On March 5, with South Korea’s elections less than a week away, North Korea fired a single ballistic missile towards the East Sea, marking the ninth missile test already this year. While the two front-runners of this election, Lee Jae-myung of the ruling Democratic Party (DPK) and Yoon Suk-yeol of the main opposition conservative People Power Party (PPP), are locked in a tight race, North Korea’s military provocations are unlikely to considerably impact the electoral outcome regardless of the motives behind Pyongyang’s resumed missile activism. This is mostly because in the past few weeks, South Korea’s domestic political scene has been dominated by heated debates on economic and social issues, from the housing market to gender and generational divide caused by rising misogyny amid personal accusations and corruption scandals involving candidates or their relatives. While public attention is overwhelmingly focused on those issues, relatively little space is left for such an old and familiar issue as North Korea’s military buildup. Nevertheless, this does not necessarily mean that South Koreans are not conscious of the threats from North Korea’s nuclear and missile programmes.
Under President Park Chung-hee, South Korea attempted to pursue its own domestic nuclear weapons programme. However, following US pressure, the project was suspended and in 1975, South Korea joined the NPT as a non-nuclear state. On several occasions, Seoul officially refused to (re-)consider a nuclear option. By December 1991, US tactical nuclear weapons were withdrawn from South Korean soil. Since then, Washington has ruled out any options to redeploy tactical nukes to South Korea. However, pro-nuclear sentiments among ordinary South Koreans have not vanished in light of North Korea’s growing nuclear capacity, regardless of the official position of the South Korean government. For many years, data from public opinion polls have found that the majority of South Koreans have constantly supported nuclear armaments to guarantee national defense. For instance, between 2010 and 2013, Asan Institute’s annual surveys registered a steady increase in public support for a domestic nuclear weapons programme: 56 percent in 2010, 63 percent in 2011, and 66 percent in 2013. Unsurprisingly, following North Korea’s sixth nuclear test, Gallup Korea found that 60 percent of respondents agreed that “South Korea should retain nuclear weapons” while only 35 percent disagreed.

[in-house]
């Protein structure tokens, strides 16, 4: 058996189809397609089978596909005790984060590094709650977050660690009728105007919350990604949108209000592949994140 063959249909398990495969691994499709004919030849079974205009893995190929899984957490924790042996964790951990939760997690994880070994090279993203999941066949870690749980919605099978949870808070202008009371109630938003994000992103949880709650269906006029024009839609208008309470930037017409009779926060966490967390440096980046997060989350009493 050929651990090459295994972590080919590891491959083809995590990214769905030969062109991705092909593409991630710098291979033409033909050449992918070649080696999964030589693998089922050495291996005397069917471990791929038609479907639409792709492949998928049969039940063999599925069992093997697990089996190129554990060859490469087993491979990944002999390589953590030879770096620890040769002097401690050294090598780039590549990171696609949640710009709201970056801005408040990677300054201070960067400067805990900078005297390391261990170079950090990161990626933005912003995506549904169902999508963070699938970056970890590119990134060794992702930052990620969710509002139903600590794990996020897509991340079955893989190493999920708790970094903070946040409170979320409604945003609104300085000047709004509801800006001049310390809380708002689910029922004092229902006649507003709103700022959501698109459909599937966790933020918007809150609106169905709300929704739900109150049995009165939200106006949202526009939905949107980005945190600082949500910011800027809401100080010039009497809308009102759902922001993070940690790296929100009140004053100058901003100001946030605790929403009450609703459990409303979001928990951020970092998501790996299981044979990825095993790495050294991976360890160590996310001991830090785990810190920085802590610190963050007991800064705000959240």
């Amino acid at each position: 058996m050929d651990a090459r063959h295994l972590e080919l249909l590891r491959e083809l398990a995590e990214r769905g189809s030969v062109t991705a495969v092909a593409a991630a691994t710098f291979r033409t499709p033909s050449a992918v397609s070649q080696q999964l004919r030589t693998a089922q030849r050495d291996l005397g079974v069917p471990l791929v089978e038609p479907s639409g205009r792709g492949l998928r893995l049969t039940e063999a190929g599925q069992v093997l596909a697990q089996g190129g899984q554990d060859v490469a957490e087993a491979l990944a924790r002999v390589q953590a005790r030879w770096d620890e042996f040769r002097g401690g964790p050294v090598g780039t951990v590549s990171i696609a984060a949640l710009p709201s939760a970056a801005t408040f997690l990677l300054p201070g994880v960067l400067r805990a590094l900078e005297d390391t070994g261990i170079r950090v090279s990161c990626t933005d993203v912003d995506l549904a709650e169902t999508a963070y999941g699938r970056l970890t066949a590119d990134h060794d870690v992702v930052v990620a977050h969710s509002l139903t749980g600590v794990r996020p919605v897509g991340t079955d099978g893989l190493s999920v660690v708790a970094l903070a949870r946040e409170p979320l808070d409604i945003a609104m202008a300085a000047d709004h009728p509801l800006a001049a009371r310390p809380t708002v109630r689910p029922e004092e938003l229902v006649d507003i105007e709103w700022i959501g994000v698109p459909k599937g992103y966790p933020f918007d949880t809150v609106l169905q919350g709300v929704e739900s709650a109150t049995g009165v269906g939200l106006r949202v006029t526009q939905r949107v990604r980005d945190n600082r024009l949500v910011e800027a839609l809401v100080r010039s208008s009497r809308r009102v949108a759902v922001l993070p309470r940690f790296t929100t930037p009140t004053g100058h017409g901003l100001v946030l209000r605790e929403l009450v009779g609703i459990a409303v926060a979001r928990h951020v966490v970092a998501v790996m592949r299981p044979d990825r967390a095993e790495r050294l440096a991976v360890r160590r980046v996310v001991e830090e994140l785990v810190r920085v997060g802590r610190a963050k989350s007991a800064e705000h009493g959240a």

Last month, a polling research published by the Chicago Council on Global Affairs confirmed this long-standing robust orientation towards nuclear weapons in South Korea; 71 percent of respondents supported South Korea’s development of its own nuclear weapons, while 56 percent argued for the deployment of US nuclear weapons instead. What makes these findings interesting is that the poll was conducted in December 2021, in the absence of North Korea’s nuclear or intercontinental ballistic missile tests, unlike some other earlier polls. Still, even without being exposed to North Korea’s belligerent behavior, a majority of South Koreans still believes that South Korea needs to acquire its own nuclear weapons.